Great Embarrassments of my Life: 1-5
I don't embarrass easily, but there are a few things that I've done that mortify me to my core, namely:
When I left an office job I languished in for six months, I printed off every single email I had sent or received while I was there. On single-sided A4 paper. I have them in boxes in the attic in my parents' house and, despite the fact that I'm sure those boxes are full of pure comedy gold, the fact that I printed off emails mortifies me beyond belief.
When I was 19, my boyfriend at the time got me a teddy bear for Christmas from The Teddy-Bear Factory. He had a voice box inserted in the teddy's chest that, when pressed, said, in his voice: "I love you so much. I will never, ever leave you." [Untrue, for the record.] But that's not the embarrassing part. I brought it to my cousins' house (they're all older than me, the youngest was about 25 at the time) and somebody sat on it.
I was in the choir in NUI Galway for three years. (Insert obvious joke here re: embarrassment.) We went to Italy for a competition and, while there, the conductor of the choir was in my room, which I was sharing with our vocal coach, for a chat. I had a shower and came out of the bathroom, towel wrapped around me, and stood at the door of the balcony talking to them for a few minutes - a few minutes during which another choir member decided it'd be hilarious to pull my towel off. It wasn't. At least not to me.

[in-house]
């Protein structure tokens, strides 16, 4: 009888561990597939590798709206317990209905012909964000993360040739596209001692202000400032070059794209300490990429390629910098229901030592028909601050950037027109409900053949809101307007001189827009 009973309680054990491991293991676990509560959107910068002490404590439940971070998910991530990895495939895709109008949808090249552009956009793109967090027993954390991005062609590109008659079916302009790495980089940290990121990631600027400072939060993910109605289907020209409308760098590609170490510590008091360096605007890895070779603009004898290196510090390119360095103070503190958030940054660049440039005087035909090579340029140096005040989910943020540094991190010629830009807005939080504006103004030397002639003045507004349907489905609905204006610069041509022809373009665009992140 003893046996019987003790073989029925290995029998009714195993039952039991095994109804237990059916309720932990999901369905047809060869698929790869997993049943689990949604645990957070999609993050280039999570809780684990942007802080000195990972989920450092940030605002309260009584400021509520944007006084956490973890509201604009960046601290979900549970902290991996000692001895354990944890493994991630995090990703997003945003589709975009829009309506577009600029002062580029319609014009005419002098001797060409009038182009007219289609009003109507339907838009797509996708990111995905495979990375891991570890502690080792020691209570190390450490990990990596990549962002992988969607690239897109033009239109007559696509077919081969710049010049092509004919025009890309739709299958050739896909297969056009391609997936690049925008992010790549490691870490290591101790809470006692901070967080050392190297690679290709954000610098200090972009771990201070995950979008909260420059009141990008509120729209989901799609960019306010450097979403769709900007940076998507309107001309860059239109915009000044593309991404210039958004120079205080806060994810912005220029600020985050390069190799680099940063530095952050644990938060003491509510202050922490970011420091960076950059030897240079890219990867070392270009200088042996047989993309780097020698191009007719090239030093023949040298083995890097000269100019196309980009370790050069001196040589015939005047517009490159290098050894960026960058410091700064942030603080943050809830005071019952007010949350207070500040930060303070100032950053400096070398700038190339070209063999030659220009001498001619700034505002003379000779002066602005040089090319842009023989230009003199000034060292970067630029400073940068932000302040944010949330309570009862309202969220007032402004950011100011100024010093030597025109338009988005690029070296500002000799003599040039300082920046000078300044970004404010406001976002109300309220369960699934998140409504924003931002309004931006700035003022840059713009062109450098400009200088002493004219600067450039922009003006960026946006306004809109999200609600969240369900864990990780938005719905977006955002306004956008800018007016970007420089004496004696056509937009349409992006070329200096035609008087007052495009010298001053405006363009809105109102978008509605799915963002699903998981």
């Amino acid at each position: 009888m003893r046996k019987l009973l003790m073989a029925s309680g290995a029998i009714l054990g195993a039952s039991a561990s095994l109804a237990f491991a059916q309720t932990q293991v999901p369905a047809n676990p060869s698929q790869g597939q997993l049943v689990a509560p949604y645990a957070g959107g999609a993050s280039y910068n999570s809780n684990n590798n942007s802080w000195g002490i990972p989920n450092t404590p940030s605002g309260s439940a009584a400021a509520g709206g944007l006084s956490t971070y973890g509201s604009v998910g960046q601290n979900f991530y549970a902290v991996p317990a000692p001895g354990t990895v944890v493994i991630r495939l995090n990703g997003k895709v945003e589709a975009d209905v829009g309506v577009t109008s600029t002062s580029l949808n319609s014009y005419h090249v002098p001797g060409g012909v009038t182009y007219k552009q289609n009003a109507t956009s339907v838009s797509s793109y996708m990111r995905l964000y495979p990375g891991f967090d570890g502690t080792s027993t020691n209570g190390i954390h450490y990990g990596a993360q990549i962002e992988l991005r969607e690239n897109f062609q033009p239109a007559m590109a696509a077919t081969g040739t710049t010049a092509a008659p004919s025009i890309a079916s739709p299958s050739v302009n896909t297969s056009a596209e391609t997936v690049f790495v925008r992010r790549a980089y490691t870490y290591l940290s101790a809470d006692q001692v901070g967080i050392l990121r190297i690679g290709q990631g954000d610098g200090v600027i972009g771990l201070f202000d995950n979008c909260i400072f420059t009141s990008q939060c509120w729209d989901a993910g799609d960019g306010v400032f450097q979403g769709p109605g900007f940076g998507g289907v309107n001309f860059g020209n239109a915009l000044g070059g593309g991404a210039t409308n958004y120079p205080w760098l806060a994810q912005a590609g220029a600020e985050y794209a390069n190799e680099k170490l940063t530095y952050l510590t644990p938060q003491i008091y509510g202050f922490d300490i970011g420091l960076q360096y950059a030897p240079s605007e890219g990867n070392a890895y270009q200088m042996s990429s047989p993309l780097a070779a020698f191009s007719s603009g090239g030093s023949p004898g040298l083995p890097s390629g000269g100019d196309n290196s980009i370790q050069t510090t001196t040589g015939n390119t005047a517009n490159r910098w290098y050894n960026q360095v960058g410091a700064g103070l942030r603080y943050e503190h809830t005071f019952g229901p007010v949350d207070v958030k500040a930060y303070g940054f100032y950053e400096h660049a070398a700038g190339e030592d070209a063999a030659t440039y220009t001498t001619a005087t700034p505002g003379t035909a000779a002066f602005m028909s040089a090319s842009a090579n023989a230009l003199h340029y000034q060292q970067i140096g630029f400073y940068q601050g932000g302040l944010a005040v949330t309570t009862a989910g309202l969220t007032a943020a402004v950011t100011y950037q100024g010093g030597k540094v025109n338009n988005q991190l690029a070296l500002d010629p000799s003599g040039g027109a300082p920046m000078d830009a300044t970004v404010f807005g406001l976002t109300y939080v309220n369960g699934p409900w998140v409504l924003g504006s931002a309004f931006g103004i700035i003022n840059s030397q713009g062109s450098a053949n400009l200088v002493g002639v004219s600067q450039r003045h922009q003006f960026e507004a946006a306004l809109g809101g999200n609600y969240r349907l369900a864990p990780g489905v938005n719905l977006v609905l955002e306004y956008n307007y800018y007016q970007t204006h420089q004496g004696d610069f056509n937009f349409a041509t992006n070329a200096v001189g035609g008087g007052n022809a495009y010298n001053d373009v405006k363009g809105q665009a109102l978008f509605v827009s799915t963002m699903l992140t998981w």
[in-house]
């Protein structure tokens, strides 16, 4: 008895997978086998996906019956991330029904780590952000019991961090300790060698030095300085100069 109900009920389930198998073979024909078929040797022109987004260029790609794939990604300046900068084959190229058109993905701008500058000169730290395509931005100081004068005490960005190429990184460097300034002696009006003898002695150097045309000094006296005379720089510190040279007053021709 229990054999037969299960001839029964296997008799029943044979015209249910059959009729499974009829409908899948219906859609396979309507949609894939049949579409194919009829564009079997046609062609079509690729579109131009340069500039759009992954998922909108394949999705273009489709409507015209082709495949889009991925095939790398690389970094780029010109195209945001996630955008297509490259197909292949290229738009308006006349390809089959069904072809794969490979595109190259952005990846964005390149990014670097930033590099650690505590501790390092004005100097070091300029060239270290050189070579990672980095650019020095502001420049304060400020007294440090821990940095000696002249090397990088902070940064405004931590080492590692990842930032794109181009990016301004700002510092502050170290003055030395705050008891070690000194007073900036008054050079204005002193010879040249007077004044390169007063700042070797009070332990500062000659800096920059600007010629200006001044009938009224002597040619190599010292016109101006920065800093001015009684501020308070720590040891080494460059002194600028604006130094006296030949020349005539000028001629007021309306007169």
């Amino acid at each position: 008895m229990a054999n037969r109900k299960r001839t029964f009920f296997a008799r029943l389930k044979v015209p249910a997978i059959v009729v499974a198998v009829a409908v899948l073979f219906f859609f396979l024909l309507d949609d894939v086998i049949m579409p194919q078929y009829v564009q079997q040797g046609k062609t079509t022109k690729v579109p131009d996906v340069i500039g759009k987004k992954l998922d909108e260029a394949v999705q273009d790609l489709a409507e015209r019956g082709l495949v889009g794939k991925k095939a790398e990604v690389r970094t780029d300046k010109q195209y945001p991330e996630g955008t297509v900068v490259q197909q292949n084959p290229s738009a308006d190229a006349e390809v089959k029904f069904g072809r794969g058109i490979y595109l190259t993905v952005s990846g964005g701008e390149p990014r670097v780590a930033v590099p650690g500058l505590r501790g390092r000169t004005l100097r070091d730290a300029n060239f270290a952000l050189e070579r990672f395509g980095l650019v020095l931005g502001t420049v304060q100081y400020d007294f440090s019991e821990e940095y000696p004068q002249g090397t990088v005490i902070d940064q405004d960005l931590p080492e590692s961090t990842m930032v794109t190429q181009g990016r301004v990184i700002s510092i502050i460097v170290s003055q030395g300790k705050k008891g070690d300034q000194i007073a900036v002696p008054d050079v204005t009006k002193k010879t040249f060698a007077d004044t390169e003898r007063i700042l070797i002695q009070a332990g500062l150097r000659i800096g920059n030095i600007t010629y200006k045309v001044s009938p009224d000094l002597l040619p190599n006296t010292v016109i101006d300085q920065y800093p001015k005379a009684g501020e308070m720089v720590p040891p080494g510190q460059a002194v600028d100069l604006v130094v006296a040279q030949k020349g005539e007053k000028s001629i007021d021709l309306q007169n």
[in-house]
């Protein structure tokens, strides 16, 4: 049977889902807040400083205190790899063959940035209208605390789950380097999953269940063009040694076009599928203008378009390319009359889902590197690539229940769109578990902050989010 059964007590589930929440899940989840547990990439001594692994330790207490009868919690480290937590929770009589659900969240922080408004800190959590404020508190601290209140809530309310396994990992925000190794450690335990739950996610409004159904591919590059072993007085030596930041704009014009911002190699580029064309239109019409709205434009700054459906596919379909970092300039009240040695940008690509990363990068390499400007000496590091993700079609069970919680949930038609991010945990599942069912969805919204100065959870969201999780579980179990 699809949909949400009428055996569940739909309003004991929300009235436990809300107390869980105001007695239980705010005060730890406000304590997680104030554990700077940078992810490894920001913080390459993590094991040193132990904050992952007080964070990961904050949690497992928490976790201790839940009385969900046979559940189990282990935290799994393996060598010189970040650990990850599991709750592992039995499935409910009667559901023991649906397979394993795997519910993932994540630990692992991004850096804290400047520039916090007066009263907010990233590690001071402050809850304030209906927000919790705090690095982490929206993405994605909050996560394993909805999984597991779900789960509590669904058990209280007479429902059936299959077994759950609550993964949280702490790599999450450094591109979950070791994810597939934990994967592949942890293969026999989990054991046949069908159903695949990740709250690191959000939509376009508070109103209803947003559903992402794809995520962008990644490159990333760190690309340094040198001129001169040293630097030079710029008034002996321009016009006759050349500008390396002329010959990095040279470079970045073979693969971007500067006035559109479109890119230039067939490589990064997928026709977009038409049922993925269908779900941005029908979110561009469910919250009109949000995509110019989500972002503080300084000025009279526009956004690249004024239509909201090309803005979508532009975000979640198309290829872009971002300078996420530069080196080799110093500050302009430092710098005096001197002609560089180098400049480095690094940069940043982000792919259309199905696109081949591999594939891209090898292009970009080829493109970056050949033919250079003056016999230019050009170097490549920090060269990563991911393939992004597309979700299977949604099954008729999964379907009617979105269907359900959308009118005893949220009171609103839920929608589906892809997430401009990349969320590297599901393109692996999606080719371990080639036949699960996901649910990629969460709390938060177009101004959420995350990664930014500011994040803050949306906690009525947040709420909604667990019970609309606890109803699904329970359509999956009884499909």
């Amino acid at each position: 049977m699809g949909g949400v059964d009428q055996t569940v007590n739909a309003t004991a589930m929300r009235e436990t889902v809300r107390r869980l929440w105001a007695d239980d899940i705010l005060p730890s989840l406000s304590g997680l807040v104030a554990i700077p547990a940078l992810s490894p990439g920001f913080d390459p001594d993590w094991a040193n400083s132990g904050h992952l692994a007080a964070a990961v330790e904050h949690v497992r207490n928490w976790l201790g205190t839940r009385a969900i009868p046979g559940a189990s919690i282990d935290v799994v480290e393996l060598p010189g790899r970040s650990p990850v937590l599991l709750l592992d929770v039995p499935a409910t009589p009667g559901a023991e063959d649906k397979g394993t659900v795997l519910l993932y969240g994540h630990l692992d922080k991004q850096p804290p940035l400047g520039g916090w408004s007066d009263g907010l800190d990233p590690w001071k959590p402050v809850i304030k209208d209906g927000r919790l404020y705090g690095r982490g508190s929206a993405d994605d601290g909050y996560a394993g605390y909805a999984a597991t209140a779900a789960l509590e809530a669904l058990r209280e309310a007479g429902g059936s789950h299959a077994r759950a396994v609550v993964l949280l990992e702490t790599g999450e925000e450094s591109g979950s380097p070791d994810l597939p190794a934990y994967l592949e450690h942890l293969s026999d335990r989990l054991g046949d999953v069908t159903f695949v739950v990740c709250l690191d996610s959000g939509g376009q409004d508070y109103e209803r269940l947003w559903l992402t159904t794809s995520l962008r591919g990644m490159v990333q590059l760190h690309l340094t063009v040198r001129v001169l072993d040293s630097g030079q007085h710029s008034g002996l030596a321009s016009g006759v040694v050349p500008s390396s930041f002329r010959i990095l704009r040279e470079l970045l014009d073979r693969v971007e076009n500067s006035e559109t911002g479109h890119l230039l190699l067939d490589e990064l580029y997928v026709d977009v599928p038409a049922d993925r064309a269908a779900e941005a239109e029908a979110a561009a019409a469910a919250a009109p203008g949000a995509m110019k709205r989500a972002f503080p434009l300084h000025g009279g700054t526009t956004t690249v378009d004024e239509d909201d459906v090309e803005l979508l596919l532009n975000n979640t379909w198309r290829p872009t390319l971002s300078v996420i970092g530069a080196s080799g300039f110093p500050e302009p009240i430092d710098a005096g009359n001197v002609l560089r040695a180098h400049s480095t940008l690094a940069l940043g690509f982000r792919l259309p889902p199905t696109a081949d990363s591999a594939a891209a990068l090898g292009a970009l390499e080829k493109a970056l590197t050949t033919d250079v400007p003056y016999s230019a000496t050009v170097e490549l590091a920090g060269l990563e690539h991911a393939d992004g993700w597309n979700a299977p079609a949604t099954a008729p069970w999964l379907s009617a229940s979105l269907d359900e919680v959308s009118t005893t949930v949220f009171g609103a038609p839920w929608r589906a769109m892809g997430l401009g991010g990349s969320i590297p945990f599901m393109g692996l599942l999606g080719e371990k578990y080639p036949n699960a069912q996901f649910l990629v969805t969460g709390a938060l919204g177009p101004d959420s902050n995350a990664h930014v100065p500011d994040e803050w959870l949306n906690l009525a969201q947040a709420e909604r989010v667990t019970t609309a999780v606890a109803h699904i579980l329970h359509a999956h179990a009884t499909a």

I asked Pat Kenny what "sodomise" meant. I was doing my work experience in RTÉ radio, and my job was to open the letters from members of his adoring (read: crazy) public. I read one letter, twice, then turned to Pat and asked, plain as day: "What does sodomise mean?" He referred me to the secretary.
A friend of mine – a relatively new friend, I might add – gave me a key to her house, in case of emergencies (we were neighbours at the time). One day I called over to say hi, and while on the way there, met her husband, who told me she was in the house. When she didn't answer the door, instead of waiting it out, like a normal person, I thought, "well looky here! I have a key!" and let myself in. As soon as the door shut I realised how insane it was; I lingered in the porch for a moment like a murderer, then made my way into the house saying "helloooooo" in a terrified and mortified voice. She was in the bathroom, and when she got out, she screamed as if I was Freddie Krueger himself. She's since moved house, continent, in fact, and I spend at least 10 minutes every day attempting to convince myself that it's not because of that single erroneous and utterly mortifying decision.